Extracellular fluid distribution between interstitial space and blood vessels
When the volume of extracellular fluid increases by more than 30 to 50 percent from normal, almost all of the extra fluid will enter the interstitial spaces, and less remains in the blood.
The control of extracellular fluid volume and blood volume
It is clear that the blood volume and extracellular fluid volume are often controlled in parallel. Oral and dietary fluid initially enters the bloodstream but is rapidly distributed between the interstitial spaces and the plasma. Therefore, the blood volume and the extracellular fluid volume are often controlled simultaneously.
Figure. Basic renal-body feedback mechanism to control blood volume.
Extracellular fluid volume and arterial pressure.
Solid lines indicate positive effects, and dashed lines indicate negative effects.
There are cases, however, in which the distribution of extracellular fluid between the interstitial spaces and blood can differ greatly. Major factors that can cause fluid accumulation in the interstitial spaces to include:
(1) increased capillary hydrostatic pressure.
(2) decreased plasma colloidal osmolality.
(3) increased permeability of the capillaries.
(4) lymphatic vascular obstruction.
In all these problems, abnormally high rates of extracellular fluid will be distributed into the interstitial spaces.
Figure. The relationship between extracellular fluid volume and blood volume.
Indicating a nearly linear relationship within the normal range but also shows an inability to continue to increase blood volume as extracellular fluid volume becomes exceeded. When this occurs, an additional volume of extracellular fluid builds up in the interstitial spaces and results in oedema.
The figure shows the normal distribution of fluid between the interstitial spaces and the vascular system and the distribution occurs in a state of oedema. When a small amount of fluid builds up in the blood due to too much fluid absorption or a decrease in the amount of fluid in the kidneys, about 20 to 30 percent of the fluid stays in the blood and increases the blood volume. The remainder is distributed to alternating spaces. When the volume of extracellular fluid increases by more than 30 to 50 percent from normal, almost all of the extra fluid will enter the interstitial spaces and less remains in the blood. This distribution occurs because when the interstitial fluid pressure increases from the normal negative value to the positive, the tissue interstitial spaces become compliant and a large amount of fluid then flows into the tissues without fluid pressure. interstitial increases even more. In other words, the factor is safe against oedema, due to increased interstitial fluid pressure against fluid accumulation in tissues.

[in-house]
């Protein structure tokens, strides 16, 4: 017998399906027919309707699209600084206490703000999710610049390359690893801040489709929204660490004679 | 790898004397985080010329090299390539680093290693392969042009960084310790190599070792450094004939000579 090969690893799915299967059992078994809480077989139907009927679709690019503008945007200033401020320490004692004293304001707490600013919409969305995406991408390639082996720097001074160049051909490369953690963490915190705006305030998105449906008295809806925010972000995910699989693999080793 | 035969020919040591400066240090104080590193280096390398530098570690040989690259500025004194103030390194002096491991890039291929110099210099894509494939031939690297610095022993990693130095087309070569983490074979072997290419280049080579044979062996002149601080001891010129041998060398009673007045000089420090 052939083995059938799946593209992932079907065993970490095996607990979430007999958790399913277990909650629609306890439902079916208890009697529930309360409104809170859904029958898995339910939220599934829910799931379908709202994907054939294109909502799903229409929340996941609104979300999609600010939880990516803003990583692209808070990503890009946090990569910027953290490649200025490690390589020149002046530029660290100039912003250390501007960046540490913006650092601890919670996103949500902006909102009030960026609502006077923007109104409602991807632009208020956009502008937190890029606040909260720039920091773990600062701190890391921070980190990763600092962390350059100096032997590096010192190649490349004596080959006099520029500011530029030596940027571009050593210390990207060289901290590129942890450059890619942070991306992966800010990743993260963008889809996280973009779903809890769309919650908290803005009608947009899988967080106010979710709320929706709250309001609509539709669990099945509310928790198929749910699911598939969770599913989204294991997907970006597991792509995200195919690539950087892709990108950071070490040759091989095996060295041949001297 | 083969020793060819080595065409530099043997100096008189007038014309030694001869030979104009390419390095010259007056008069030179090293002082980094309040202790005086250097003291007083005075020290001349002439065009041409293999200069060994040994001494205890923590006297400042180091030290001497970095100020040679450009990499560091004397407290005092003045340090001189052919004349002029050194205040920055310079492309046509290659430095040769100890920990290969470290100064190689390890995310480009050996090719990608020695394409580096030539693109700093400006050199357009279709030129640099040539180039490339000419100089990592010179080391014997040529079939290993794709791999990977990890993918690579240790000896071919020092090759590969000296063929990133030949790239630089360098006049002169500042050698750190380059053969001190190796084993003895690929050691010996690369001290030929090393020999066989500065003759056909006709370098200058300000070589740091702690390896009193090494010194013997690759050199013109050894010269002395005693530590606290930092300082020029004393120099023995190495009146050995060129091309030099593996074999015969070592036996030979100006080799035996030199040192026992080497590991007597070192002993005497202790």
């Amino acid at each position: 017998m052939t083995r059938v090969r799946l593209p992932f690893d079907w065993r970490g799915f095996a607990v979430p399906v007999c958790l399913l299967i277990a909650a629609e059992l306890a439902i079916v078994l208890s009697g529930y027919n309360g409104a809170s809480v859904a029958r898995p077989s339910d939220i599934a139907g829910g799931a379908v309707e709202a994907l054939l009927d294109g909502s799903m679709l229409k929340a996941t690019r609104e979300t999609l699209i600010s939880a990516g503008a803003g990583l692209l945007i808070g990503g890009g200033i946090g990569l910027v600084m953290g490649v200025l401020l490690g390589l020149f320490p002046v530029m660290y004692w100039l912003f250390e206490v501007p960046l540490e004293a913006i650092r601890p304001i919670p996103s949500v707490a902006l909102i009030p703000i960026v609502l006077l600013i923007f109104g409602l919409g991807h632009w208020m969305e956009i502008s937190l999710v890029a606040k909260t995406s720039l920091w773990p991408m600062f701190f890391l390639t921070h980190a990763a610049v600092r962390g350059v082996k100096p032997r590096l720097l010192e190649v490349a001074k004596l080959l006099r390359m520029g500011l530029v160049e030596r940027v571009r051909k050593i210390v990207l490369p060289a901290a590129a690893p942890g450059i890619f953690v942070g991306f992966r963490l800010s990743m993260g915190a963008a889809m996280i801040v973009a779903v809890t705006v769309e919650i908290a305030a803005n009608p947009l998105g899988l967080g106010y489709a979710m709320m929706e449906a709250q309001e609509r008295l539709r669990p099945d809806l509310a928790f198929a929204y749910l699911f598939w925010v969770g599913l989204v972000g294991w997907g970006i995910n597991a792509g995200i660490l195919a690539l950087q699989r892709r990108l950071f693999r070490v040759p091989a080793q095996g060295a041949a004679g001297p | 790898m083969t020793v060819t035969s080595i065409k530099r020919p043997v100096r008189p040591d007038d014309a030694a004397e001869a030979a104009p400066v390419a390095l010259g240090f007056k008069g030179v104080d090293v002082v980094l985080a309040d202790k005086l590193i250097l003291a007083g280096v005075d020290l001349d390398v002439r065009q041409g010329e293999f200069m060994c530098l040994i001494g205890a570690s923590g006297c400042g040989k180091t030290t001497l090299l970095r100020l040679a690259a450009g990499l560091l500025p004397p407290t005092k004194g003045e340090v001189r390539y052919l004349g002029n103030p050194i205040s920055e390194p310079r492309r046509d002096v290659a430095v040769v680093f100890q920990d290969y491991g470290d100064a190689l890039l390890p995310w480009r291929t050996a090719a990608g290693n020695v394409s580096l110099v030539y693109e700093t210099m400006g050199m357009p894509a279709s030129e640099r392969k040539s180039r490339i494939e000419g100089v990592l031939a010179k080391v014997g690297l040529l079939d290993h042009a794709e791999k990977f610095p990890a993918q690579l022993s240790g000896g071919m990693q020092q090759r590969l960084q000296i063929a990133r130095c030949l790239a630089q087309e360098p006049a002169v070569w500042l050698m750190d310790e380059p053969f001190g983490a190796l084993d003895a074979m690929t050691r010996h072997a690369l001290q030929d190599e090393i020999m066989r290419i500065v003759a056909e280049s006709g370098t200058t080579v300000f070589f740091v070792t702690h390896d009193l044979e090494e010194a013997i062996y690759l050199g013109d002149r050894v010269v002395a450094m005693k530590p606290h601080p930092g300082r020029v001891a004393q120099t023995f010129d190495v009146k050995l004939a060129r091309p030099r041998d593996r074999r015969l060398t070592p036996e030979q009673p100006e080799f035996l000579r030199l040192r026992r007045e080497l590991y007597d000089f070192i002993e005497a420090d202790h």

Therefore, under normal conditions, the interstitial space acts as an "overflow" tank for excess fluid, sometimes increasing volume by 10 to 30 litres. This condition causes oedema, but it also acts as a vital drain valve for circulation, protecting the cardiovascular system against dangerous overload that can lead to pulmonary oedema and heart failure.
In summary, the extracellular fluid volume and the blood volume are usually controlled simultaneously, but the amount of fluid distribution between the interstitial and the blood depends on the physical characteristics of the circulation and the interstitial space, as well as the dynamics of the process of fluid exchange through capillary membranes.